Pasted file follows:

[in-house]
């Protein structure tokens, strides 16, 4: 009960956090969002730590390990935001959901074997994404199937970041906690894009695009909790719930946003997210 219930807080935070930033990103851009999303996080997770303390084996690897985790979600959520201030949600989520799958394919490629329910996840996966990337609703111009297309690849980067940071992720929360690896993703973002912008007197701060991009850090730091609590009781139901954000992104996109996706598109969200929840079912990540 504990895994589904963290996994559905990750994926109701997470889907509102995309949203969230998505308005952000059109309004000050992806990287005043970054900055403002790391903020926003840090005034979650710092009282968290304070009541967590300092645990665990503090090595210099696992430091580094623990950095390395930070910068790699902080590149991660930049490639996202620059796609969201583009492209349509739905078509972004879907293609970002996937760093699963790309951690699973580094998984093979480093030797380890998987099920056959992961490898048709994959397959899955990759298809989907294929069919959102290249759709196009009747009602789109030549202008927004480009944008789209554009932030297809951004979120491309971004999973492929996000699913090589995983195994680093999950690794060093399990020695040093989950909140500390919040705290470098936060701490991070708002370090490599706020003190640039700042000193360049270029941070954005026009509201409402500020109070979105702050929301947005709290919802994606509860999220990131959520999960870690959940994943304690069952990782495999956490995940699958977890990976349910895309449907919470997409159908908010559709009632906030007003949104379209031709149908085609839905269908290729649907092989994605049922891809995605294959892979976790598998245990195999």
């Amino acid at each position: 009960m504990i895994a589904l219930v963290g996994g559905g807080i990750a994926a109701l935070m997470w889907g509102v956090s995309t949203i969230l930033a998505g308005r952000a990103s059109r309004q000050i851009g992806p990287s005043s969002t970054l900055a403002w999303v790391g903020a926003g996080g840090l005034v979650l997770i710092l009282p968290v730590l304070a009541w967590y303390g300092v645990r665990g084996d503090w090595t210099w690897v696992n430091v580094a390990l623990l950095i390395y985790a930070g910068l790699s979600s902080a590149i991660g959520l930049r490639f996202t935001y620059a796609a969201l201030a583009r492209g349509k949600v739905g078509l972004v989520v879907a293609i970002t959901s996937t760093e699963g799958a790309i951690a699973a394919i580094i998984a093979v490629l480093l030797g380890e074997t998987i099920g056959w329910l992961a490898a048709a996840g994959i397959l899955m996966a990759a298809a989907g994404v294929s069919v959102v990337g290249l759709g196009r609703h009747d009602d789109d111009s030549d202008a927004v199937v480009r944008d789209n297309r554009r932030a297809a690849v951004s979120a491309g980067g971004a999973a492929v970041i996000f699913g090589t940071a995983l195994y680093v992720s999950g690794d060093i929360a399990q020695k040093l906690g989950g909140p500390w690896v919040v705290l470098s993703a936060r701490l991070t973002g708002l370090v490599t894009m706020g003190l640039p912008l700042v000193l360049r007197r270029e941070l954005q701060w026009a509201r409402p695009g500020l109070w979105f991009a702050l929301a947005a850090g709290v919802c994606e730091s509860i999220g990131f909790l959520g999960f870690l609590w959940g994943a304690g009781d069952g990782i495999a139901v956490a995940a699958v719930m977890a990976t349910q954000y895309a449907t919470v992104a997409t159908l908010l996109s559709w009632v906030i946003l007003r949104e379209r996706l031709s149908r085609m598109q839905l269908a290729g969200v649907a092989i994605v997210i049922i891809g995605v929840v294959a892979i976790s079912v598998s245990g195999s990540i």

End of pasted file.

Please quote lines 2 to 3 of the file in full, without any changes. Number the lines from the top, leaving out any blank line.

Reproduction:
């Protein structure tokens, strides 16, 4: 009960956090969002730590390990935001959901074997994404199937970041906690894009695009909790719930946003997210 219930807080935070930033990103851009999303996080997770303390084996690897985790979600959520201030949600989520799958394919490629329910996840996966990337609703111009297309690849980067940071992720929360690896993703973002912008007197701060991009850090730091609590009781139901954000992104996109996706598109969200929840079912990540 504990895994589904963290996994559905990750994926109701997470889907509102995309949203969230998505308005952000059109309004000050992806990287005043970054900055403002790391903020926003840090005034979650710092009282968290304070009541967590300092645990665990503090090595210099696992430091580094623990950095390395930070910068790699902080590149991660930049490639996202620059796609969201583009492209349509739905078509972004879907293609970002996937760093699963790309951690699973580094998984093979480093030797380890998987099920056959992961490898048709994959397959899955990759298809989907294929069919959102290249759709196009009747009602789109030549202008927004480009944008789209554009932030297809951004979120491309971004999973492929996000699913090589995983195994680093999950690794060093399990020695040093989950909140500390919040705290470098936060701490991070708002370090490599706020003190640039700042000193360049270029941070954005026009509201409402500020109070979105702050929301947005709290919802994606509860999220990131959520999960870690959940994943304690069952990782495999956490995940699958977890990976349910895309449907919470997409159908908010559709009632906030007003949104379209031709149908085609839905269908290729649907092989994605049922891809995605294959892979976790598998245990195999």
């Amino acid at each position: 009960m504990i895994a589904l219930v963290g996994g559905g807080i990750a994926a109701l935070m997470w889907g509102v956090s995309t949203i969230l930033a998505g308005r952000a990103s059109r309004q000050i851009g992806p990287s005043s969002t970054l900055a403002w999303v790391g903020a926003g996080g840090l005034v979650l997770i710092l009282p968290v730590l304070a009541w967590y303390g300092v645990r665990g084996d503090w090595t210099w690897v696992n430091v580094a390990l623990l950095i390395y985790a930070g910068l790699s979600s902080a590149i991660g959520l930049r490639f996202t935001y620059a796609a969201l201030a583009r492209g349509k949600v739905g078509l972004v989520v879907a293609i970002t959901s996937t760093e699963g799958a790309i951690a699973a394919i580094i998984a093979v490629l480093l030797g380890e074997t998987i099920g056959w329910l992961a490898a048709a996840g994959i397959l899955m996966a990759a298809a989907g994404v294929s069919v959102v990337g290249l759709g196009r609703h009747d009602d789109d111009s030549d202008a927004v199937v480009r944008d789209n297309r554009r932030a297809a690849v951004s979120a491309g980067g971004a999973a492929v970041i996000f699913g090589t940071a995983l195994y680093v992720s999950g690794d060093i929360a399990q020695k040093l906690g989950g909140p500390w690896v919040v705290l470098s993703a936060r701490l991070t973002g708002l370090v490599t894009m706020g003190l640039p912008l700042v000193l360049r007197r270029e941070l954005q701060w026009a509201r409402p695009g500020l109070w979105f991009a702050l929301a947005a850090g709290v919802c994606e730091s509860i999220g990131f909790l959520g999960f870690l609590w959940g994943a304690g009781d069952g990782i495999a139901v956490a995940a699958v719930m977890a990976t349910q954000y895309a449907t919470v992104a997409t159908l908010l996109s559709w009632v906030i946003l007003r949104e379209r996706l031709s149908r085609m598109q839905l269908a290729g969200v649907a092989i994605v997210i049922i891809g995605v929840v294959a892979i976790s079912v598998s245990g195999s990540i």